- After raising her children and retiring from her job, Burnice Blair now had time to do something for herself. She wanted to learn to read and write but she thought she was too old. With encouragement from her family, Burnice called Common Place Family Learning Center and found out that you are never too old to learn. In just two years, Burnice acquired new skills like driving out of town to her children’s homes without fear of getting lost, like balancing her checkbook and understanding her bills without her daughter’s help. She is now hosting a Bible study group in her home. And she attended the New Readers for New Life Conference in Galesburg with her fellow adult learners. She has embraced learning.
Marco Ceja, Waukegan Public Library as a partner in Lake County Adult Learning Connection, Waukegan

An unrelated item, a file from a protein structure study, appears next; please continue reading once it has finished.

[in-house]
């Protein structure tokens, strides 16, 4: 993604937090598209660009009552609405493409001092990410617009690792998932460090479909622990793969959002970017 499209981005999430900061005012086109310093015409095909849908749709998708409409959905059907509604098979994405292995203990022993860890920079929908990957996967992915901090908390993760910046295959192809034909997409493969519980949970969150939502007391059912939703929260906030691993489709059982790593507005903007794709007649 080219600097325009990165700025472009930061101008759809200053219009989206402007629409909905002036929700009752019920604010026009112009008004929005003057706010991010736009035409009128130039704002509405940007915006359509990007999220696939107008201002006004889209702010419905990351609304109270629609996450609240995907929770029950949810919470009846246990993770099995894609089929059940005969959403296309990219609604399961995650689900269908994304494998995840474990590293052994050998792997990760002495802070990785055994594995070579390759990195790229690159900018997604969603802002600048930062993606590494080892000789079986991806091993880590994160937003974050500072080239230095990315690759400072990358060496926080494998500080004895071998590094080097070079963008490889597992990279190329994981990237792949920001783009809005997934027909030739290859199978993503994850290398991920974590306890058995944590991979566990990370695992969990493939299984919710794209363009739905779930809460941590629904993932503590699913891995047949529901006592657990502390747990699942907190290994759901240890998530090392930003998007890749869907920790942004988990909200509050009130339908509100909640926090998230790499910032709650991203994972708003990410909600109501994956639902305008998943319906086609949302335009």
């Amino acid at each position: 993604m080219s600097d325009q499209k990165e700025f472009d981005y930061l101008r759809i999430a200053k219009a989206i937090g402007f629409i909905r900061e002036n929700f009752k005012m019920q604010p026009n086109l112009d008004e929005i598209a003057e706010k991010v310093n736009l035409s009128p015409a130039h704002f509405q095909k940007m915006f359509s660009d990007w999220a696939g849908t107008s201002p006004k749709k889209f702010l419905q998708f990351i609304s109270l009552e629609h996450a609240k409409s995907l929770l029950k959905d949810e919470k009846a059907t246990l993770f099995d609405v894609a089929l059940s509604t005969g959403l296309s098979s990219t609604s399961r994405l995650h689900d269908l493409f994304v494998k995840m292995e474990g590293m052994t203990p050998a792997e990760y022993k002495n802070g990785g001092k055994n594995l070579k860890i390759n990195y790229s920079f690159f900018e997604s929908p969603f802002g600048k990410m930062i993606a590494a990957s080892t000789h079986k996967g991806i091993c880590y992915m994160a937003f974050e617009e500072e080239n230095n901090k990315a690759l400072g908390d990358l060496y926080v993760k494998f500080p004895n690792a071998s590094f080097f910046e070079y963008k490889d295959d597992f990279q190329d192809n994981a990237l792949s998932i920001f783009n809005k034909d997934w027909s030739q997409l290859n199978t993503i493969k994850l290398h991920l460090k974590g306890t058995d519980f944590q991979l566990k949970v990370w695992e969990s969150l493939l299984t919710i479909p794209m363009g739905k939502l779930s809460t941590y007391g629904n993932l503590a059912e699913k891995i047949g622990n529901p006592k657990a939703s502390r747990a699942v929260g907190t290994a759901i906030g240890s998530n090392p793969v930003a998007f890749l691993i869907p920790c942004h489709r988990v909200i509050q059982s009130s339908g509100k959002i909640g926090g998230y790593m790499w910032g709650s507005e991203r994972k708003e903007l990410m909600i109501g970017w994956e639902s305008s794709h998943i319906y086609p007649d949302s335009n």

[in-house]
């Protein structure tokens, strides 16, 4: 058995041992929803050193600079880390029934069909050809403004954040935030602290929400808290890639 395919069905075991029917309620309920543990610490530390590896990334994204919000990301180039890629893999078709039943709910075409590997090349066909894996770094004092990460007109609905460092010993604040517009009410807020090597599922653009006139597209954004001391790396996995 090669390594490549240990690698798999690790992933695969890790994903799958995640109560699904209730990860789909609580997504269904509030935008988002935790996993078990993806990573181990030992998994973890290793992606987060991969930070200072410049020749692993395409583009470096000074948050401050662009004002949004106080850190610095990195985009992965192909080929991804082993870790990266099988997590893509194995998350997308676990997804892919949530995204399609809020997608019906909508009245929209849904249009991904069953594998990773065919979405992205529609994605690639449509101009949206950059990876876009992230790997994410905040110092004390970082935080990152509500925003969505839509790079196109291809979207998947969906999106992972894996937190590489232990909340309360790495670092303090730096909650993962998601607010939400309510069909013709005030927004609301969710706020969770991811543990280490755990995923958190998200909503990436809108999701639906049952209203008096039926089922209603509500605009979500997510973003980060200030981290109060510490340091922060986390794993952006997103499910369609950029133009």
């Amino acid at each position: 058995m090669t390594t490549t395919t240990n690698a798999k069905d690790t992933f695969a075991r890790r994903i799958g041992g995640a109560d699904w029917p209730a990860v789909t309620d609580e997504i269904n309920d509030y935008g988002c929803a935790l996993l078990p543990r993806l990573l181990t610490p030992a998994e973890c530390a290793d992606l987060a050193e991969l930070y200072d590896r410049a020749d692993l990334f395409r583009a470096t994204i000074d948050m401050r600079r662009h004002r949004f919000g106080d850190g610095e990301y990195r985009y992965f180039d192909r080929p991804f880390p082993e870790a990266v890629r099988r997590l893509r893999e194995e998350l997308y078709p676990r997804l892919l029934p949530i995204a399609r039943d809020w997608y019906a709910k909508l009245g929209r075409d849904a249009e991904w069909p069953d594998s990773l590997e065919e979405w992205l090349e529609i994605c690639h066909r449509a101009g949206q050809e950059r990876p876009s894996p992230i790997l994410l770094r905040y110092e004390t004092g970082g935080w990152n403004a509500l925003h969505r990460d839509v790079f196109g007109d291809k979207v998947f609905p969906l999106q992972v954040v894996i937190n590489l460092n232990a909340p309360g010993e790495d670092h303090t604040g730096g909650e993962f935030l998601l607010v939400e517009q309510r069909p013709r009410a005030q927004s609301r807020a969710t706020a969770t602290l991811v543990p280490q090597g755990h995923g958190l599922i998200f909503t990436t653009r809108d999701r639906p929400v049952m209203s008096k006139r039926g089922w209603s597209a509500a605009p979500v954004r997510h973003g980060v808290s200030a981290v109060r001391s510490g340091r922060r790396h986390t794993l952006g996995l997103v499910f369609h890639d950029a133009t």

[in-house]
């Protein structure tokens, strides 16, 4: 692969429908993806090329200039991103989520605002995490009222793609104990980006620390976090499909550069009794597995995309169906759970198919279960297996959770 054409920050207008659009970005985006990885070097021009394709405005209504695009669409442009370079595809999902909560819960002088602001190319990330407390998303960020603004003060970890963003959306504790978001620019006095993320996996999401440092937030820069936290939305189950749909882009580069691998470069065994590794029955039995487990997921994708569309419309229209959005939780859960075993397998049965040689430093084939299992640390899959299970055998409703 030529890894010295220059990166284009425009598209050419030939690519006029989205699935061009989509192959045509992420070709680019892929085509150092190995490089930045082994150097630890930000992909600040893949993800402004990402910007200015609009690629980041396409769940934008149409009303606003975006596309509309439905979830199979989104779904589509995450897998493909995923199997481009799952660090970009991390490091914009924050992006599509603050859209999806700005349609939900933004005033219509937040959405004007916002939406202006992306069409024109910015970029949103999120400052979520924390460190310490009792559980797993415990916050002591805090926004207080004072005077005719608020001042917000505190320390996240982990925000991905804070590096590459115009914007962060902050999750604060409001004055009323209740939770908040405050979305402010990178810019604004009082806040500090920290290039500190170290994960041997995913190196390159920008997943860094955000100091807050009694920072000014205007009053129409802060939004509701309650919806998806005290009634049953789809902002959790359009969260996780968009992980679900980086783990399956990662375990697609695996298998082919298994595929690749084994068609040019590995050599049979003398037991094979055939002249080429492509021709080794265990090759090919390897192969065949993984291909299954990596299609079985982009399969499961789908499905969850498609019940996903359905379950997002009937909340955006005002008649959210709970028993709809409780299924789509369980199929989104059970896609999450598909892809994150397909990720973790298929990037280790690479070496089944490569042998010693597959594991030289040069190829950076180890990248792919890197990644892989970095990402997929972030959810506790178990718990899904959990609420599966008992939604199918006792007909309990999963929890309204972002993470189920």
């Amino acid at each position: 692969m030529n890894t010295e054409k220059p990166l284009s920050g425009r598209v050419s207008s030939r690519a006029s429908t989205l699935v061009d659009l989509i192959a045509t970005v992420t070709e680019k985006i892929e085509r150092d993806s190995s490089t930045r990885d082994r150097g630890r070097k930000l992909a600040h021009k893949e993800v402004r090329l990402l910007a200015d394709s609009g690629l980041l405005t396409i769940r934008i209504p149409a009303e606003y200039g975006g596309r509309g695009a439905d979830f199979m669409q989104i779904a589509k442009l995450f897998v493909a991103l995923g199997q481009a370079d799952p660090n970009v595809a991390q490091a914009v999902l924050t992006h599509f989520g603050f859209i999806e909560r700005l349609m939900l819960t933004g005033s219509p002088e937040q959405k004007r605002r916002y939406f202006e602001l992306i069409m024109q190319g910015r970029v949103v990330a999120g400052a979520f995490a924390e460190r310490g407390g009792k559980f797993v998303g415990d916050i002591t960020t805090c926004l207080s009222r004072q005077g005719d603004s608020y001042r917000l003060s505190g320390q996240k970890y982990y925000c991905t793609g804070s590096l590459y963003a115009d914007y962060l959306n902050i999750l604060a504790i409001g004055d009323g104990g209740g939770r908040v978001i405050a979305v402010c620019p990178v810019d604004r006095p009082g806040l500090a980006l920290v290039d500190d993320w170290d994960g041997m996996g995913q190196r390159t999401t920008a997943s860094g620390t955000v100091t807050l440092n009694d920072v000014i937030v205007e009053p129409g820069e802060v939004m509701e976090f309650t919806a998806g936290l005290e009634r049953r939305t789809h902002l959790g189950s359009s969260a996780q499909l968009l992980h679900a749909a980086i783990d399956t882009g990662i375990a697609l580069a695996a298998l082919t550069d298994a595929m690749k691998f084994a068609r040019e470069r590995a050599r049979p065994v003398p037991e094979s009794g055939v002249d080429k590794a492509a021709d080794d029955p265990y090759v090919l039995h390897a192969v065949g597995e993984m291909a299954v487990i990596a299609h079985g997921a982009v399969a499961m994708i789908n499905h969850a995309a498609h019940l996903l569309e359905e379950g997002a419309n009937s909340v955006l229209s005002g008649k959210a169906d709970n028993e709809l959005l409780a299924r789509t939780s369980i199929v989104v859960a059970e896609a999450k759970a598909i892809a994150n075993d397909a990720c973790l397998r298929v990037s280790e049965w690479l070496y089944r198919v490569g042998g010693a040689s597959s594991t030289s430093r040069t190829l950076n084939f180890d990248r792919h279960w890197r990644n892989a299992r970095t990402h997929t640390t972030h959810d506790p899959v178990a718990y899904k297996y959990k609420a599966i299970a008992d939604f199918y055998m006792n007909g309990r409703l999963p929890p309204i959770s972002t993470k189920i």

- Because Marco Ceja’s family moved frequently when he was a child, he attended more than 20 different schools. Struggling with reading, he never stayed in one school long enough to get help. In fact, he was encouraged to drop out of high school. But he refused to leave without a diploma so he was placed in a special vocational program to finish high school. He still sought to improve his reading and writing skills after finishing high school. Literacy programs in other states told him they could not help him. He was rejected by the military and denied voting privileges because he could not read. Determined to learn to read, Marco enrolled in the literacy program at Lake County Adult Learning Connection and in automotive classes at College of Lake County. Soon after enrolling in the automotive class, his instructor recommended him for a job at a car dealership based on his determination and hard work. Marco has since been offered a new job at an auto body shop. Since improving his reading and writing skills his life is so much better. He can read mail, street signs, work orders and even read and understand a book. Also, for the first time, he voted.